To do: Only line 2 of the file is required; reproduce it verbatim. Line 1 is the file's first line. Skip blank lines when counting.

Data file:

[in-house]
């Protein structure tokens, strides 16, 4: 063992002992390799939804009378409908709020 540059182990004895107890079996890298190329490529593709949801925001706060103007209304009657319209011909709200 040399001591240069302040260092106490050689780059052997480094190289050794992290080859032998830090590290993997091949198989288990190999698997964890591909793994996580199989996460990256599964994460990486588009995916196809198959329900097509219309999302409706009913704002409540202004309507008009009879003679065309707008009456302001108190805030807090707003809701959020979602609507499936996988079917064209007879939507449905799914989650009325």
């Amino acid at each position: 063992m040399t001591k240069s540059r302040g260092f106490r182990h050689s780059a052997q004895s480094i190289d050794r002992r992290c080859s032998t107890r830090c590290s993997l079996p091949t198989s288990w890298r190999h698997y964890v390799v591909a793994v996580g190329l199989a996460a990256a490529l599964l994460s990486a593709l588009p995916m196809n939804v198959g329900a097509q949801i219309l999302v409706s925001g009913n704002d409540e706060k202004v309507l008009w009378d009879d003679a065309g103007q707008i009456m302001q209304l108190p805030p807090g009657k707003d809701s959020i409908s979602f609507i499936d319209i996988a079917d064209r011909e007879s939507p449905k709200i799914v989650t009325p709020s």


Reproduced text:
């Protein structure tokens, strides 16, 4: 063992002992390799939804009378409908709020 540059182990004895107890079996890298190329490529593709949801925001706060103007209304009657319209011909709200 040399001591240069302040260092106490050689780059052997480094190289050794992290080859032998830090590290993997091949198989288990190999698997964890591909793994996580199989996460990256599964994460990486588009995916196809198959329900097509219309999302409706009913704002409540202004309507008009009879003679065309707008009456302001108190805030807090707003809701959020979602609507499936996988079917064209007879939507449905799914989650009325």